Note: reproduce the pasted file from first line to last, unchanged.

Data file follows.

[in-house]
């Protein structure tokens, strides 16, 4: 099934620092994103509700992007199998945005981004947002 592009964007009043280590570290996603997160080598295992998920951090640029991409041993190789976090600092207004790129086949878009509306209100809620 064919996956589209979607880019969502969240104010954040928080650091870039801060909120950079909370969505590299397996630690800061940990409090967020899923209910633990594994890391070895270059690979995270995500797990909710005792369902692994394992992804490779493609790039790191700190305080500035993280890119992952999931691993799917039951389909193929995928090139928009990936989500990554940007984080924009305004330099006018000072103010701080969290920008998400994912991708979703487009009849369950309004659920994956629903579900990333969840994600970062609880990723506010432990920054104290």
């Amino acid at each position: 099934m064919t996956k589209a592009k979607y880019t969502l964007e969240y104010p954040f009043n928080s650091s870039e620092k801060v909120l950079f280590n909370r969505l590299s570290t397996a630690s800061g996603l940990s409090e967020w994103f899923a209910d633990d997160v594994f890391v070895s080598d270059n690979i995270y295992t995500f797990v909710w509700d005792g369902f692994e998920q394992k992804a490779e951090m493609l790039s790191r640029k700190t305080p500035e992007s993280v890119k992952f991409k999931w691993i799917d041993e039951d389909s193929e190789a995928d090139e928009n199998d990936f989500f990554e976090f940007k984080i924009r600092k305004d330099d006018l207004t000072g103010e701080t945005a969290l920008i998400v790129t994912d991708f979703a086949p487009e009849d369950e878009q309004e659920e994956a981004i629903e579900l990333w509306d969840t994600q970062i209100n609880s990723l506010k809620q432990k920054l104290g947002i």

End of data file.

[in-house]
């Protein structure tokens, strides 16, 4: 099934620092994103509700992007199998945005981004947002 592009964007009043280590570290996603997160080598295992998920951090640029991409041993190789976090600092207004790129086949878009509306209100809620 064919996956589209979607880019969502969240104010954040928080650091870039801060909120950079909370969505590299397996630690800061940990409090967020899923209910633990594994890391070895270059690979995270995500797990909710005792369902692994394992992804490779493609790039790191700190305080500035993280890119992952999931691993799917039951389909193929995928090139928009990936989500990554940007984080924009305004330099006018000072103010701080969290920008998400994912991708979703487009009849369950309004659920994956629903579900990333969840994600970062609880990723506010432990920054104290």
């Amino acid at each position: 099934m064919t996956k589209a592009k979607y880019t969502l964007e969240y104010p954040f009043n928080s650091s870039e620092k801060v909120l950079f280590n909370r969505l590299s570290t397996a630690s800061g996603l940990s409090e967020w994103f899923a209910d633990d997160v594994f890391v070895s080598d270059n690979i995270y295992t995500f797990v909710w509700d005792g369902f692994e998920q394992k992804a490779e951090m493609l790039s790191r640029k700190t305080p500035e992007s993280v890119k992952f991409k999931w691993i799917d041993e039951d389909s193929e190789a995928d090139e928009n199998d990936f989500f990554e976090f940007k984080i924009r600092k305004d330099d006018l207004t000072g103010e701080t945005a969290l920008i998400v790129t994912d991708f979703a086949p487009e009849d369950e878009q309004e659920e994956a981004i629903e579900l990333w509306d969840t994600q970062i209100n609880s990723l506010k809620q432990k920054l104290g947002i």